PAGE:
At Penn State, a university-wide team has invested in PC power management software called BigFix, as part of an overarching initiative that could reduce the institution’s power bill by about $800,000 a year. The software enables IT staff to ensure computers are in sleep mode when they’re not being used, and to remotely wake up the machines when they are needed.
The software has been installed on 20,000 computers, including those in the Department of Meteorology (pictured). Penn State systems design specialist Brian Katyl said that at top efficiency, the university could save $25 per computer per year, or $800,000, and prevent the equivalent of 60,000 tons of carbon dioxide from entering the atmosphere.
Penn State aims to use more and more aggressive power management settings, eventually hoping to save $50 per machine per year.
“Deregulation has been pushing the University to look for ways to cut more than $2 million from Penn State’s power budget,” said Rob Cooper, director of energy and engineering at the office of physical plant.
Meanwhile, the University of Tennessee is working with the Tennessee Valley Authority and Knoxville Utilities Board to develop a long-term energy efficiency and energy management program for the university’s flagship Knoxville campus.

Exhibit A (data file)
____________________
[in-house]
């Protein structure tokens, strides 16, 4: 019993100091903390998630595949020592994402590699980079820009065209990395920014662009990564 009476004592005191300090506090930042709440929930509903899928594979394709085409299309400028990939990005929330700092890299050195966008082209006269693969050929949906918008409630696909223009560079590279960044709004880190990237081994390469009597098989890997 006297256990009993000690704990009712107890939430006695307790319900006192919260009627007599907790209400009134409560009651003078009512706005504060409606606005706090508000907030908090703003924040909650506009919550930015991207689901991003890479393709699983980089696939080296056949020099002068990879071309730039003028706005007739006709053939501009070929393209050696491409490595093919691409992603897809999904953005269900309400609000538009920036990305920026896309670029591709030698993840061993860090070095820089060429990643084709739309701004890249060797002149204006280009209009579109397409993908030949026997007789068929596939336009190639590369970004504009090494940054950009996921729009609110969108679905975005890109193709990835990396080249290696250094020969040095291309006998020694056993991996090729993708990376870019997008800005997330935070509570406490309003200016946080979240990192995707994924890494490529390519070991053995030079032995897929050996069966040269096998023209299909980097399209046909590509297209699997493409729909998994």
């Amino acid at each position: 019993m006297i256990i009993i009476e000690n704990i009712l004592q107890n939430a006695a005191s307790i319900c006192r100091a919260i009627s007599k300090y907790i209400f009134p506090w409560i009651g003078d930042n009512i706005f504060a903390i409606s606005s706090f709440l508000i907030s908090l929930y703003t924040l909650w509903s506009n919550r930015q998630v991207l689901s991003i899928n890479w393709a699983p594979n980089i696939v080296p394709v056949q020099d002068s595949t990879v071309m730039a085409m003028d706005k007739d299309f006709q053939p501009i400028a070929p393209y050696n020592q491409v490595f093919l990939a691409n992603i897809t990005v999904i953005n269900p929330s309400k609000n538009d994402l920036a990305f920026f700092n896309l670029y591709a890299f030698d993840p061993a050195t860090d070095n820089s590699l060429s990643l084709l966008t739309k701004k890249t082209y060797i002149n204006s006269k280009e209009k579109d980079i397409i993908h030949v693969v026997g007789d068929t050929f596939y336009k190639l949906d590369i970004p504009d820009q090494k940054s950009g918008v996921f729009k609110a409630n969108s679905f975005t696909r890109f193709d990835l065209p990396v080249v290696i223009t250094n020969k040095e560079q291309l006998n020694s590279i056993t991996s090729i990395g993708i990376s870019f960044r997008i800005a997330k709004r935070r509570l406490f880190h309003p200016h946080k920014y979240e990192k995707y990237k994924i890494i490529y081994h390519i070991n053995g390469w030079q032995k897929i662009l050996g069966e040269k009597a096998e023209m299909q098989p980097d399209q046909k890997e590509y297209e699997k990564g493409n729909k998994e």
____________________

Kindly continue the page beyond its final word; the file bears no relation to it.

TVA’s EnergyRight Solutions for Business program will work with the campus to create a 10-year strategic energy roadmap with targets for electricity demand reduction and annual energy savings. TVA says the plan could become a blueprint for energy management programs at other colleges and universities.
The authority also will conduct training for campus energy managers, recommend systems to measure buildings’ energy performance, develop peak and minimum load management strategies and help implement strategies for communicating these efforts. The project’s first phase is expected to be complete by fall 2011.
UT Knoxville says it is one of the largest green power purchasers in the southeast and is often recognized for its student-led environmental initiatives. In 2005, students approved a special fee to fund green energy purchases and other sustainable initiatives. Since 2008, faculty, staff and students have worked to reduce overall energy consumption, saving more than $1 million, the university says.
“Our students, faculty and staff have made UT a national leader in campus sustainability and this project will enhance our efforts and serve as a model for other colleges and universities,” chancellor Jimmy G. Cheek said.